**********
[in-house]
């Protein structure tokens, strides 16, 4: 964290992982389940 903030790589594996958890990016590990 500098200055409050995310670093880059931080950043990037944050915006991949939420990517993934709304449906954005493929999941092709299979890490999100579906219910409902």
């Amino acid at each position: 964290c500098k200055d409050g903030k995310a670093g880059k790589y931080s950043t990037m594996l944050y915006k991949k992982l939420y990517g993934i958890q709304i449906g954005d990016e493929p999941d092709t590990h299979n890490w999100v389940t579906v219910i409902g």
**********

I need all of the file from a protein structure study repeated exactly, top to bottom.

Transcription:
[in-house]
């Protein structure tokens, strides 16, 4: 964290992982389940 903030790589594996958890990016590990 500098200055409050995310670093880059931080950043990037944050915006991949939420990517993934709304449906954005493929999941092709299979890490999100579906219910409902």
């Amino acid at each position: 964290c500098k200055d409050g903030k995310a670093g880059k790589y931080s950043t990037m594996l944050y915006k991949k992982l939420y990517g993934i958890q709304i449906g954005d990016e493929p999941d092709t590990h299979n890490w999100v389940t579906v219910i409902g």